Get out there and do it! Creating social change, no matter how big or small, and positively affecting the lives of others is the most rewarding thing you can do. If you are passionate about what you do, you will never work a day in your life! Passion is addictive and if you live and breathe your goals, you can motivate others to get involved too. Founding School for Life Foundation has been the most incredible journey. We took a massive risk and had faith making the impossible, possible. People ask me on a daily basis why I ‘threw away my career’ (in law), my answer to them is simple, I haven’t thrown away a career, I have created one and pursuing that ambition is the most rewarding and worthwhile thing I have ever done! I don’t know many people who jump out of bed at 5:30am every morning excited to go to work but I certainly do!

August 1, 2014

Inspirational Women: Monique Talbot

Each week SHE‘SAID’ features an inspiring woman who has been kind enough to share her story with our readers. She might be a leader in her chose field, someone still on their own path striving to make a difference or simply someone with a remarkable story to tell. These women contribute their own knowledge, expertise and life lessons in order to truly inspire others.

Name and role:

Monique Talbot, business consultant and founder of SHESAID.

Tell us about your role. What do you do on a day-today basis?

Right now, I am consulting to several businesses in Digital Sales and Marketing as well as being a busy mum of two young boys, aged 9 and 11. My day starts at 6am and the morning usually entails getting the boys ready for school, plus walking the dog as well as getting myself ready for work. We then run out the door to drop the boys at school and then I hop it into Sydney to my office to start my other job – Strategic Business Consulting. Phew!

Then I work all day on helping people grow their businesses with my 20 years of digital and business experience, which sometimes means helping people make hard decisions and sometimes just pointing them in the right direction on how to grow their business more efficiently or quickly. Hopefully helping them avoid some of the mistakes I made in business whilst running my own online advertising company for 10 years.

Then it’s a quick run home to do school sport, dinner, see friends as well as fight over homework and bedtime etc as most busy mums know is the daily routine.  That said, I wouldn’t swap it for the world as I get to be the consistent force in my son’s lives and still get to be a successful business woman and get all the mental stimulation I can handle at that same time. It is all about balance and choosing what is important in your day, in my book. Sometimes dropping the odd ball and not berating yourself too badly is a good thing. As is having a little moment to yourself at the end of the day with a good book or even a cheeky glass of wine with a good friend. 

How/when did you know this what you wanted to do as a career? 

I started my own online advertising company Tempest Media in 1999 with some venture capital and have not regretted it once… Ok maybe a few times in the middle of the night when I knew we could not pay the bills but, in reality, that spurred me on the next day to work out a way to pay the bills, keep the doors of the office open and my loyal staff gainfully employed. I still love everything digital and love seeing the industry growing and changing as it is keeps me inspired to be part of it.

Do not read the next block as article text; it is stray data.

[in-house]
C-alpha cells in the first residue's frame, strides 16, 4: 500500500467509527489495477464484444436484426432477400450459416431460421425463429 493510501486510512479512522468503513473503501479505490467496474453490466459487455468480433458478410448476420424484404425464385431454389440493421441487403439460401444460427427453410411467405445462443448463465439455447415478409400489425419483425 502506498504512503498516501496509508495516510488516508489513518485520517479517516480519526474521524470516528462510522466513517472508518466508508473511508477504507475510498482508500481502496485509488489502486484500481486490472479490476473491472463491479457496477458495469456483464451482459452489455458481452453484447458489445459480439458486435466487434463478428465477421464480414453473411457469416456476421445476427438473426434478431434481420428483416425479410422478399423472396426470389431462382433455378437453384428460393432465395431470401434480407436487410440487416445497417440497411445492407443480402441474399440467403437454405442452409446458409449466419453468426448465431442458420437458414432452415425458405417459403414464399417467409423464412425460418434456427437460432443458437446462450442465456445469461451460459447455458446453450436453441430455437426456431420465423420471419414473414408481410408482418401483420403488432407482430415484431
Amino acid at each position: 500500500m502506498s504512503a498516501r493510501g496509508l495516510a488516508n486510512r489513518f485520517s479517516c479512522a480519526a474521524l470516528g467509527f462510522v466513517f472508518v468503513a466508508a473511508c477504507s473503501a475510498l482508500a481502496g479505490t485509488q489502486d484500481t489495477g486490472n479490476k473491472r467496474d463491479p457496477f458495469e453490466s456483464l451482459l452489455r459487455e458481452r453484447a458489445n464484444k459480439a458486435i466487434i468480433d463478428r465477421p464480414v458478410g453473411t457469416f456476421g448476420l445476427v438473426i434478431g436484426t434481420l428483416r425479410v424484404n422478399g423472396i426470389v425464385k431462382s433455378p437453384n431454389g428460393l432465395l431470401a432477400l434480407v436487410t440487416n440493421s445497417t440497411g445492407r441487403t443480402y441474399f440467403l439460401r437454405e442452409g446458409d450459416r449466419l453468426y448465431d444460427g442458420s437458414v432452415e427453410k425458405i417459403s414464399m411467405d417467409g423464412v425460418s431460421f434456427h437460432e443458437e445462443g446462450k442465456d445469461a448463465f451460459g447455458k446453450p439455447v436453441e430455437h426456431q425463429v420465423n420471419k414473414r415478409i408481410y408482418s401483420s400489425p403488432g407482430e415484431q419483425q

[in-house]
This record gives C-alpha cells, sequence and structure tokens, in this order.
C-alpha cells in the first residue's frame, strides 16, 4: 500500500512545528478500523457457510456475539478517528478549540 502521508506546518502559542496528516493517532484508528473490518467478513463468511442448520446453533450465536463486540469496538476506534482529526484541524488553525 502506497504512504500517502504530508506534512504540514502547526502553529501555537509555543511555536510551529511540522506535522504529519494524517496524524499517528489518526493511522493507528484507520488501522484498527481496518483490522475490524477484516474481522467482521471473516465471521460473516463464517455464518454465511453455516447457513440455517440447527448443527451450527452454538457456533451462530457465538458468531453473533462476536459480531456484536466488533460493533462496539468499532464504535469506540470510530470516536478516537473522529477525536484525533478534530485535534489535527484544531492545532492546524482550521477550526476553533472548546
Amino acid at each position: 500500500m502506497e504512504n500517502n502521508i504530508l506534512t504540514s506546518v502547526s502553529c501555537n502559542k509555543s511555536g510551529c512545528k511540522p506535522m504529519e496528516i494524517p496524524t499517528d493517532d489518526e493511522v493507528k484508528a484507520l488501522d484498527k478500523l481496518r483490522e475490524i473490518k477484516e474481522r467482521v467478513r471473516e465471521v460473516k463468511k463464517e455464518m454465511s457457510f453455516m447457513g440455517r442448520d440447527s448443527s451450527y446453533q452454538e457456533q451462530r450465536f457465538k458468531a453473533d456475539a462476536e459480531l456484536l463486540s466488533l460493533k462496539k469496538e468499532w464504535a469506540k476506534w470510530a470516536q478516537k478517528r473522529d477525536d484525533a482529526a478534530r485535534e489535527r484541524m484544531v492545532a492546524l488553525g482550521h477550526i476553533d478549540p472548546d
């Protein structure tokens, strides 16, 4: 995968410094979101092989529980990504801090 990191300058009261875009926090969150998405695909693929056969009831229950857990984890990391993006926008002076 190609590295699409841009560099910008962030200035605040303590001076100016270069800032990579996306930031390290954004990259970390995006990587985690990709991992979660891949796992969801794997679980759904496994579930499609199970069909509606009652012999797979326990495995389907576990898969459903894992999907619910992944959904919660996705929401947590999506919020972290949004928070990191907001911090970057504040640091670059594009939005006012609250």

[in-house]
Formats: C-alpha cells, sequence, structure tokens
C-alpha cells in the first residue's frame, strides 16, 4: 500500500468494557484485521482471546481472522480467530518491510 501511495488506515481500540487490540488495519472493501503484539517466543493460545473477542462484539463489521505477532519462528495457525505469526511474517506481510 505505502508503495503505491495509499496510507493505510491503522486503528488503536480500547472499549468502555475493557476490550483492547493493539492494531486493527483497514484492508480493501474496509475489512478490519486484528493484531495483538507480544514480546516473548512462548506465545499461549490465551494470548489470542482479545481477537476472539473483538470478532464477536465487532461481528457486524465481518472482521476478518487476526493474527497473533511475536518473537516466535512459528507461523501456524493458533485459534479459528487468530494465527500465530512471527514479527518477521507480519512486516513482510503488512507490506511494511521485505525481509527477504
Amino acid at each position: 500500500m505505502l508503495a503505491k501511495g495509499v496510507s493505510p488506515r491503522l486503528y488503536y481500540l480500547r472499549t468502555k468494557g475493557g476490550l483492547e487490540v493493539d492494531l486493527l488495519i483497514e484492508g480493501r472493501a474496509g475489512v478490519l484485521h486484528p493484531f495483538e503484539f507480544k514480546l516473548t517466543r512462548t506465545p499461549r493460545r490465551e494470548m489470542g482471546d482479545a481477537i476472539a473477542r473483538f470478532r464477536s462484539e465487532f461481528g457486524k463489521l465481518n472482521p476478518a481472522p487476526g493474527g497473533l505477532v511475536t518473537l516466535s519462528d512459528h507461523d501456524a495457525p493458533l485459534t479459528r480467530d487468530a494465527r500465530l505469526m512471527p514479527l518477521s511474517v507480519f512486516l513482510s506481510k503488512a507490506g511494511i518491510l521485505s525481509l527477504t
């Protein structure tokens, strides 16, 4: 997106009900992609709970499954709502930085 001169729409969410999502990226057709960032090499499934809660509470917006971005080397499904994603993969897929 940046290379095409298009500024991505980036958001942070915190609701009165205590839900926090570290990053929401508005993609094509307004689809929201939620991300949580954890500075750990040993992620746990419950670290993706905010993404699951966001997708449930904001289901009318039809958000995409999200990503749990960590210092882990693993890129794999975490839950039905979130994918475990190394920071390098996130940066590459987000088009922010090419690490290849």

Where do you find your inspiration?

Great question – people, people, people! I have always been inspired by smart, driven, passionate people. I love meeting new people and travelling has always helped feed my thirst for knowledge, plus with Twitter, Facebook, LinkedIn and even Instragram, I can learn from what people are doing, thinking, inventing, discussing and investing all over the world without leaving home.

Did you have a mentor? Who/what helped you to get your career off the ground? 

I have been lucky enough to surround myself with fabulous people over my career. I have never been afraid to pick up the phone and ask people I admire for their help or advice. Luckily for me many of these smart,  driven business people have become long term friends of mine,  and I have had the privilege of helping some of them in return over the years.

What were the stumbling blocks, initially getting started on your career path, and since then?

What besides being a blonde, 30-year-old, loud, outspoken, extraverted chick with no experience running her own company in a media landscape dominated by men? When I started my business in 1999, the online advertising industry was worth about $12-$15 million dollars in advertising revenue and that number, 15 years later, is now over $3 billion, I had loads of ambition and a serious “never say die” attitude which stood me in very good stead when times were tough over the 10 years of running my own business. 

How did you overcome these?

By being bloody determined! Failure was something that I did not want to consider. I was persistent and believed in what I was doing plus had an awesome support team to keep me going when it was really really tough. I saw my father drive his financial business for over 30 years and the saw the sacrifices he made and decided a long time ago that providing a great life for my family was a major goal I wanted to achieve in my life.

What are your goals for the future?

To continue to learn and be inspired by great people as well as being a fabulous mum, sister, daughter and friend, as well as an all-round top chick. I hope to see my sons grow up to be well mannered, kind and generous men that marry beautiful, smart women that will love and appreciate them. No doubt, I will still dance badly and sing loudly and put my foot it with people occasionally, but hopefully I will leave a positive mark on the world!

What advice would you give to someone wanting to follow the same path as you?

It sounds corny but a few of my favourite things to live by are:

  • Never give up
  • Never be too afraid to ask for help
  • Enjoy the journey and surround yourself with good people as you never know when you are going to need a helping hand to keep you going
  • Believe in yourself as you are probably way more amazing than you think you are
July 25, 2014